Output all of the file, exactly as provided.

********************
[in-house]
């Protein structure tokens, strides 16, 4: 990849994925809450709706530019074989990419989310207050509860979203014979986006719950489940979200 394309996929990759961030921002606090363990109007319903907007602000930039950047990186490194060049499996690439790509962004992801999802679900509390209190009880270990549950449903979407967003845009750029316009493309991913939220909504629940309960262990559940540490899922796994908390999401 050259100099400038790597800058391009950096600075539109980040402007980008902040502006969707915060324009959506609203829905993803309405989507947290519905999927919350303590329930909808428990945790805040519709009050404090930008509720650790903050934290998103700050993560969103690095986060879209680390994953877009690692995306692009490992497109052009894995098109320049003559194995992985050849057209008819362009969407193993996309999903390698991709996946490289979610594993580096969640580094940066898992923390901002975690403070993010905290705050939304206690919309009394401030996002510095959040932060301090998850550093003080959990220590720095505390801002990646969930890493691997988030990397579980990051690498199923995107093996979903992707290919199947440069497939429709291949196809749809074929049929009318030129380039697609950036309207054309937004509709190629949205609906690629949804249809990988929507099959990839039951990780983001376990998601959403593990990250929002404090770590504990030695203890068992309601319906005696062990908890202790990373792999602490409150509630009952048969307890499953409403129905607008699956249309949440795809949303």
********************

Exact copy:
[in-house]
């Protein structure tokens, strides 16, 4: 990849994925809450709706530019074989990419989310207050509860979203014979986006719950489940979200 394309996929990759961030921002606090363990109007319903907007602000930039950047990186490194060049499996690439790509962004992801999802679900509390209190009880270990549950449903979407967003845009750029316009493309991913939220909504629940309960262990559940540490899922796994908390999401 050259100099400038790597800058391009950096600075539109980040402007980008902040502006969707915060324009959506609203829905993803309405989507947290519905999927919350303590329930909808428990945790805040519709009050404090930008509720650790903050934290998103700050993560969103690095986060879209680390994953877009690692995306692009490992497109052009894995098109320049003559194995992985050849057209008819362009969407193993996309999903390698991709996946490289979610594993580096969640580094940066898992923390901002975690403070993010905290705050939304206690919309009394401030996002510095959040932060301090998850550093003080959990220590720095505390801002990646969930890493691997988030990397579980990051690498199923995107093996979903992707290919199947440069497939429709291949196809749809074929049929009318030129380039697609950036309207054309937004509709190629949205609906690629949804249809990988929507099959990839039951990780983001376990998601959403593990990250929002404090770590504990030695203890068992309601319906005696062990908890202790990373792999602490409150509630009952048969307890499953409403129905607008699956249309949440795809949303």